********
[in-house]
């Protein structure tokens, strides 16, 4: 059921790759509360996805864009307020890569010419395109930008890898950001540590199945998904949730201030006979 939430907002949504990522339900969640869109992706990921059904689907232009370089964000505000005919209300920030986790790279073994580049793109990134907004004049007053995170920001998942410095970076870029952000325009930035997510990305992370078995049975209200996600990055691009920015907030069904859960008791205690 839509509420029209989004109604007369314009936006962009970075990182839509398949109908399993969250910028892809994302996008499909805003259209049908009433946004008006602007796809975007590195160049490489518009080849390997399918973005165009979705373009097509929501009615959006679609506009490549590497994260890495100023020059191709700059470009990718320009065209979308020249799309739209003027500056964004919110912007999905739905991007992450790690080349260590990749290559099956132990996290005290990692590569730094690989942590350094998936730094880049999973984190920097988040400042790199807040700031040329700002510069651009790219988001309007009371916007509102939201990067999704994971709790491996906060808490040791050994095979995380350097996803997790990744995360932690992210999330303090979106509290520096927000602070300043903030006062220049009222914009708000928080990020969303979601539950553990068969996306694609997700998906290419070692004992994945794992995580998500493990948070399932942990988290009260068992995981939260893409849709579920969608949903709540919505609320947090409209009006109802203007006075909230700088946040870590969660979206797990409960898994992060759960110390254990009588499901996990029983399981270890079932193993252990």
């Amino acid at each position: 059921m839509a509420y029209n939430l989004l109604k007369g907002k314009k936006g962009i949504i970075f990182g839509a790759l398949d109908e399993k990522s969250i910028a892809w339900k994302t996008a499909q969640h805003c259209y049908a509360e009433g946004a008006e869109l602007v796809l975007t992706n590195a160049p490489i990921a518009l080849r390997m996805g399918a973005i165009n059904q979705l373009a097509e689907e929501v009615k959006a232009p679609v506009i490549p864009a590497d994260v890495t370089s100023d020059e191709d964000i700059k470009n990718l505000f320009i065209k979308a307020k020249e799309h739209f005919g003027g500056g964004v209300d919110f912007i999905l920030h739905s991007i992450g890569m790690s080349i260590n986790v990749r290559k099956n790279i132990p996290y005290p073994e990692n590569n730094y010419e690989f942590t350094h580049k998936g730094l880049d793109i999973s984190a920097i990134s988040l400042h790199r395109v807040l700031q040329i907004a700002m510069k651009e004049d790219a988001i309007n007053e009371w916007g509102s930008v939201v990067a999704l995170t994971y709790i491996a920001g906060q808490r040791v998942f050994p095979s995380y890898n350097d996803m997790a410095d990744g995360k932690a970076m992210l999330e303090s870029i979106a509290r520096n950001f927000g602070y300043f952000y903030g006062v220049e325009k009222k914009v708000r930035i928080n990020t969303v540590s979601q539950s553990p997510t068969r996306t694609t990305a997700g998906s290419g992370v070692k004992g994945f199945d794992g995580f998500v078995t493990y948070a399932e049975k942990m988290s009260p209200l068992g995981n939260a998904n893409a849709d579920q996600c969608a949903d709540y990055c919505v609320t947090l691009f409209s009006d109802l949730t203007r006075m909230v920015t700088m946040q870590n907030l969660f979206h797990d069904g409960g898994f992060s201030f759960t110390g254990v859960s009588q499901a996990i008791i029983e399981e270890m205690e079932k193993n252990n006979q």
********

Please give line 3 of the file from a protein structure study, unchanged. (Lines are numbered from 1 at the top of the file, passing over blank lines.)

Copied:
């Amino acid at each position: 059921m839509a509420y029209n939430l989004l109604k007369g907002k314009k936006g962009i949504i970075f990182g839509a790759l398949d109908e399993k990522s969250i910028a892809w339900k994302t996008a499909q969640h805003c259209y049908a509360e009433g946004a008006e869109l602007v796809l975007t992706n590195a160049p490489i990921a518009l080849r390997m996805g399918a973005i165009n059904q979705l373009a097509e689907e929501v009615k959006a232009p679609v506009i490549p864009a590497d994260v890495t370089s100023d020059e191709d964000i700059k470009n990718l505000f320009i065209k979308a307020k020249e799309h739209f005919g003027g500056g964004v209300d919110f912007i999905l920030h739905s991007i992450g890569m790690s080349i260590n986790v990749r290559k099956n790279i132990p996290y005290p073994e990692n590569n730094y010419e690989f942590t350094h580049k998936g730094l880049d793109i999973s984190a920097i990134s988040l400042h790199r395109v807040l700031q040329i907004a700002m510069k651009e004049d790219a988001i309007n007053e009371w916007g509102s930008v939201v990067a999704l995170t994971y709790i491996a920001g906060q808490r040791v998942f050994p095979s995380y890898n350097d996803m997790a410095d990744g995360k932690a970076m992210l999330e303090s870029i979106a509290r520096n950001f927000g602070y300043f952000y903030g006062v220049e325009k009222k914009v708000r930035i928080n990020t969303v540590s979601q539950s553990p997510t068969r996306t694609t990305a997700g998906s290419g992370v070692k004992g994945f199945d794992g995580f998500v078995t493990y948070a399932e049975k942990m988290s009260p209200l068992g995981n939260a998904n893409a849709d579920q996600c969608a949903d709540y990055c919505v609320t947090l691009f409209s009006d109802l949730t203007r006075m909230v920015t700088m946040q870590n907030l969660f979206h797990d069904g409960g898994f992060s201030f759960t110390g254990v859960s009588q499901a996990i008791i029983e399981e270890m205690e079932k193993n252990n006979q």